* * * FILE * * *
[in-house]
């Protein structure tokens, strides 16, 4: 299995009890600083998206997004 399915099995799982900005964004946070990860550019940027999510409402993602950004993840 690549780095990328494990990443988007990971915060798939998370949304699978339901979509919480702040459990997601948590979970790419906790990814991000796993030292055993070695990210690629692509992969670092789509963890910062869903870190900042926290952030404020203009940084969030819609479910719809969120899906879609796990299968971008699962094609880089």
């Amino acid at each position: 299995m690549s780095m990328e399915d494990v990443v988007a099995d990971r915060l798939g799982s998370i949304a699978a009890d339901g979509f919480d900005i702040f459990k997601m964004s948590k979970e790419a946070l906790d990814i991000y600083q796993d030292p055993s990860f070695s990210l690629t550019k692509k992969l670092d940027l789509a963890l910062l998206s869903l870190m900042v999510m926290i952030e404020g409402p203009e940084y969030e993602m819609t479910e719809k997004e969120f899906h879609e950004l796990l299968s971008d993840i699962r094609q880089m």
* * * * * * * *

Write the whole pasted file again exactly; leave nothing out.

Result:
[in-house]
């Protein structure tokens, strides 16, 4: 299995009890600083998206997004 399915099995799982900005964004946070990860550019940027999510409402993602950004993840 690549780095990328494990990443988007990971915060798939998370949304699978339901979509919480702040459990997601948590979970790419906790990814991000796993030292055993070695990210690629692509992969670092789509963890910062869903870190900042926290952030404020203009940084969030819609479910719809969120899906879609796990299968971008699962094609880089």
């Amino acid at each position: 299995m690549s780095m990328e399915d494990v990443v988007a099995d990971r915060l798939g799982s998370i949304a699978a009890d339901g979509f919480d900005i702040f459990k997601m964004s948590k979970e790419a946070l906790d990814i991000y600083q796993d030292p055993s990860f070695s990210l690629t550019k692509k992969l670092d940027l789509a963890l910062l998206s869903l870190m900042v999510m926290i952030e404020g409402p203009e940084y969030e993602m819609t479910e719809k997004e969120f899906h879609e950004l796990l299968s971008d993840i699962r094609q880089m």